CLASS OF 2021
Soaring unemployment and limited places at universities leave post-matrics with some hard choices — but help is at hand
The Government Communication and Information System has hosted a webinar bringing together players in the labour market to share information about opportunities available to the Class of 2021.
‘Every year at this time we find ourselves faced with young people who have just graduated from school and who now have to join the mainstream population that contributes directly to the country. We expect the nation will be built on what those youngsters start,” said William Baloyi of the Government Communication and Information System (GCIS).
“In most cases, they are faced with challenges because of the constraints of the country. Some of them don’t know where to start or what to do. Others are frustrated because spaces are full at universities; others are frustrated because they don’t have the resources to start a new life. Some are frustrated because they can’t get jobs…”
Baloyi’s comments were part of his welcoming address for a webinar hosted on Thursday by the Government Communication and Information System (GCIS) in collaboration with labour market experts to share information on opportunities available to post-matric youngsters.
Here are some options available to the Class of 2021:
- Second Chance Matric Programme Opportunity (Department of Basic Education)
National manager Dr Sandy Malapile said the programme exists to give learners who have not been able to meet the requirements of the National Senior Certificate (NSC) another chance at success under their guidance.
“We have approximately 600,000 learners writing matric annually — out of that number, we have almost 40% passing and the majority not making it.
“So we created the Second Chance Matric Programme to cater for those who have not made it. Through the programme, we provide support for the learners, because the majority of these learners, once they finish school, are not interested in going back to wearing uniforms.
“So the programme fits the profiles of a young person who is not going to school full-time who might be employed, volunteering, having a child, or running a business. This allows them to carry on with schooling while going on with their lives.”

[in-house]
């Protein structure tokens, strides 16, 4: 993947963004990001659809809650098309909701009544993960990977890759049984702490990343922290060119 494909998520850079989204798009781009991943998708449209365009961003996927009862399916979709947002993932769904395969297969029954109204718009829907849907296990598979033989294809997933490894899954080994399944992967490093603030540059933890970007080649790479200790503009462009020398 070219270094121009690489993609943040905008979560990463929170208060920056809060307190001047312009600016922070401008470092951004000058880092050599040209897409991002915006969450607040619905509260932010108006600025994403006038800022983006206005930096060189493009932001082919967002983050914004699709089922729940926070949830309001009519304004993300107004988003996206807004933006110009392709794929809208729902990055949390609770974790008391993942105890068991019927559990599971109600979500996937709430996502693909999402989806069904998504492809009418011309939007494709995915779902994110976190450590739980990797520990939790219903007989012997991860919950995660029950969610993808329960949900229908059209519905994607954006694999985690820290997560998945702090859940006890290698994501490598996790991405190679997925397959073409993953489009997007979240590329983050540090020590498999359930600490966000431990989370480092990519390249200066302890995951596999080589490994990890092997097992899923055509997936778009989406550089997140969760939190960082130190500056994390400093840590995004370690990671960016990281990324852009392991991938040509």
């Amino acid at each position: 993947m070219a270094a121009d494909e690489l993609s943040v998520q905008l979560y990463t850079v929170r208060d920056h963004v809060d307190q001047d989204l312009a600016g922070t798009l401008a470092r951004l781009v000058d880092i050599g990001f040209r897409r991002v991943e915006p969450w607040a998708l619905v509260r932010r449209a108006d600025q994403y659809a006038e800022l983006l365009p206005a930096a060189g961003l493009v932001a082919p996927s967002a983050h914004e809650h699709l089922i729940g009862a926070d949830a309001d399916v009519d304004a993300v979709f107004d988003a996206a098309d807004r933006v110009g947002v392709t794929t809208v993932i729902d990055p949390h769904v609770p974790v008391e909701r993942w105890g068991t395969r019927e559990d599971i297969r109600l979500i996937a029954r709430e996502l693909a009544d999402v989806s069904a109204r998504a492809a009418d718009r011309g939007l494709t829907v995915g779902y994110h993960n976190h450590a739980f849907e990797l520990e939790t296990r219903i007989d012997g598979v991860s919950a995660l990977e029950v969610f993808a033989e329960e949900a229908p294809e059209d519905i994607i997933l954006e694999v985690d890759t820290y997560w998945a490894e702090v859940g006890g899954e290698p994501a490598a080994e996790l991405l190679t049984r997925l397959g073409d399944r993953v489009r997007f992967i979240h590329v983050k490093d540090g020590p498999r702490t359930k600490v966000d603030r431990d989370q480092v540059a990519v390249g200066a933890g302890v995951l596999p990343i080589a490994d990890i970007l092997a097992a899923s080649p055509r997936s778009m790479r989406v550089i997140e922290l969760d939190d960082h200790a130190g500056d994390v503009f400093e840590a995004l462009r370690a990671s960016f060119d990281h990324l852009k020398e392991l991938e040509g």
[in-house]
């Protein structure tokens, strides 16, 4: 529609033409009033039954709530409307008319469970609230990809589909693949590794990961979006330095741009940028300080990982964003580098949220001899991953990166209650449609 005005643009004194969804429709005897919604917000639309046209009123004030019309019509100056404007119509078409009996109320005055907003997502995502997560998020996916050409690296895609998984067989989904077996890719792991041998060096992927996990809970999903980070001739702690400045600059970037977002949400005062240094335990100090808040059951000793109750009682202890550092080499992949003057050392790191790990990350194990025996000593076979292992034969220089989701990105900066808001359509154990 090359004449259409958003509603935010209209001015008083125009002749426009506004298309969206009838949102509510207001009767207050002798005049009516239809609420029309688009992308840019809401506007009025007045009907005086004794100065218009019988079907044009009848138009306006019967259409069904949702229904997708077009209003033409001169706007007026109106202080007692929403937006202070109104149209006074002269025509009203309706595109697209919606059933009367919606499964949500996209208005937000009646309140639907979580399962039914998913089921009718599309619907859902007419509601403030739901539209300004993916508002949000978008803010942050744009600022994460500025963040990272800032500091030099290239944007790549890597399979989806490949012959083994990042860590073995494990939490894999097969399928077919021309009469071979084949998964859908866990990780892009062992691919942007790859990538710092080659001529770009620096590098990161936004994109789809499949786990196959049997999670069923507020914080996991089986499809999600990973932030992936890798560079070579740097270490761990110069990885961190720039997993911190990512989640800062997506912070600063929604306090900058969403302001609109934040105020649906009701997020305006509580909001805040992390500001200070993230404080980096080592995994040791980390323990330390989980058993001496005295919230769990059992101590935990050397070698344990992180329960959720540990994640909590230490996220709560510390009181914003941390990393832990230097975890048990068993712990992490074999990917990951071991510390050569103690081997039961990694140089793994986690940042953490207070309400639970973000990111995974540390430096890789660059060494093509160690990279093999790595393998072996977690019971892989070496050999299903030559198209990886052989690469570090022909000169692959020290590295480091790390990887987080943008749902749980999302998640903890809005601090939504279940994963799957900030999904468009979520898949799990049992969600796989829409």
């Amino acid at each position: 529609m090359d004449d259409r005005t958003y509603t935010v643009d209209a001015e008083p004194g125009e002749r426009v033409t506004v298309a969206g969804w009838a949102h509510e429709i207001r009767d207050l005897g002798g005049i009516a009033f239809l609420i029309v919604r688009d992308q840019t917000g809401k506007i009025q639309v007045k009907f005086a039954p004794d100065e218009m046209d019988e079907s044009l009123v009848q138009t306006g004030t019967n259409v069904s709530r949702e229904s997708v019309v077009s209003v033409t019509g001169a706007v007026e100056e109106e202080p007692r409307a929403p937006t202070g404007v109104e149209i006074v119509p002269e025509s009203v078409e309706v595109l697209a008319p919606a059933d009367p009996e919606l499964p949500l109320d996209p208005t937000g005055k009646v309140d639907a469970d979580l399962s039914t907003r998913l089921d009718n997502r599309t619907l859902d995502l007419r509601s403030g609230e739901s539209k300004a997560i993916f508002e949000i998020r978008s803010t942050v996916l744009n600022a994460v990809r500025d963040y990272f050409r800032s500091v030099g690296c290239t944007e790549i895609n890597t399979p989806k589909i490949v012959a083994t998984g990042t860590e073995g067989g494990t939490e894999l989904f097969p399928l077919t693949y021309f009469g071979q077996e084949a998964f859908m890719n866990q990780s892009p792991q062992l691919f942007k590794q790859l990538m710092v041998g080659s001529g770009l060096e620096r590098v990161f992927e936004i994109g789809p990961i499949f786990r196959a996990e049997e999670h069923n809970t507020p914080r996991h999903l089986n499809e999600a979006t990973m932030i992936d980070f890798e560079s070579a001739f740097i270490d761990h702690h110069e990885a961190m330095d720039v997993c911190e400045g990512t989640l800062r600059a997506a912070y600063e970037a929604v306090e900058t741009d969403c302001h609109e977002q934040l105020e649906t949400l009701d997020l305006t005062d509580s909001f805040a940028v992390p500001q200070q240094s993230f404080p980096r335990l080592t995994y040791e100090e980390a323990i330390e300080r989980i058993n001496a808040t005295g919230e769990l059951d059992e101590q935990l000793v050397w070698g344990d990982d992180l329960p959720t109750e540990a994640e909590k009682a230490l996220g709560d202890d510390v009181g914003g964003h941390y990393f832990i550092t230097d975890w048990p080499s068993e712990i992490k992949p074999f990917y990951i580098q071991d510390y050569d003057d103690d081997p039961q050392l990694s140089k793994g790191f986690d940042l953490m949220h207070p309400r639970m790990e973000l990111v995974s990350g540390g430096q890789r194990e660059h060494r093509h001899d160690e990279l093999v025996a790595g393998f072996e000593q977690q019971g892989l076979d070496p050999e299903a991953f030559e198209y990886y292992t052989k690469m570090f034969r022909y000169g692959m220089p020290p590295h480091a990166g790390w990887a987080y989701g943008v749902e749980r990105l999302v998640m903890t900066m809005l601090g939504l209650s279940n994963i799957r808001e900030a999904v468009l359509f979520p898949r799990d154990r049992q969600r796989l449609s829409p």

Explaining the programme further, Malapile says that “we target two types of learners — those who wrote matric and failed hopelessly, to the point of giving up, and some learners who have attempted matric and did not perform in the way they wish. In the second category, we target adults or people who are 21 or older with a minimum of Grade 10”.
What do you need to register for the programme?
- Matric certificate/Grade 10 school report.
- Certified ID copies.
Registration is done at mainly three places: online, the former school of the applicant and an education district office.
Malapile said that after registration, the learner will be supported in four ways — provision of hard copy study guides, alternative interactive learning (broadcast lessons on TV or radio), online and through face-to-face centred learning (schools) for after-hours learning or weekend learning to obtain their Grade 12 certificate.
- Central Application Service (CAS)
The Central Application Service (CAS) plays a crucial role in providing informed access to universities and other post-education training and placement opportunities for learners, as well as making sure learners’ details are shared widely.
Speaking on the importance of having one’s details centralised, Matthews Makgopela of the CAS unit in the Department of Higher Education said: “The plan for the future is that applications for universities, colleges and SETA will be done through the central application services to avoid having to do walk-ins for submissions, which can be physically daunting and costly.
“Years ago at the University of Johannesburg, we had learners come in numbers to make application submissions. Unfortunately, there was a stampede and this resulted in a parent dying. After the incident, we launched the stop-gap… to capture the learner’s details at centralised points instead of them having to run around.
“We don’t influence admissions to any of the institutions, but your details are captured and shared with the various institutions and this also allows the learner to capture career direction and field of study.”
How to get hold of the CAS?
- Dial USSD *134*225#
- WhatsApp chat board on 078 776 868
- Career Development Services
Khanyisile Cele of National Career Development Services says their work is closely connected to that of CAS, and plays an important role in facilitating career guidance.
“There are more than enough options available for matric-leavers of different backgrounds. We have a mandate to bring free quality career information, advice, guidance and counselling to the community at large.
“This is to assist the learner to reach their career goal and visions. This is important because it helps the learner to also participate in the economic growth of the country and reduce the rate of unemployment,” she said.
In South Africa, where unemployment is at a record high of 34.9%, school-leavers are faced with the anxiety that comes with deciding whether to look for a job or study further.
The right knowledge, support and access to opportunities can help them make those decisions. DM
Registration for the Second Chance Matric Programme will close on 15 February 2022.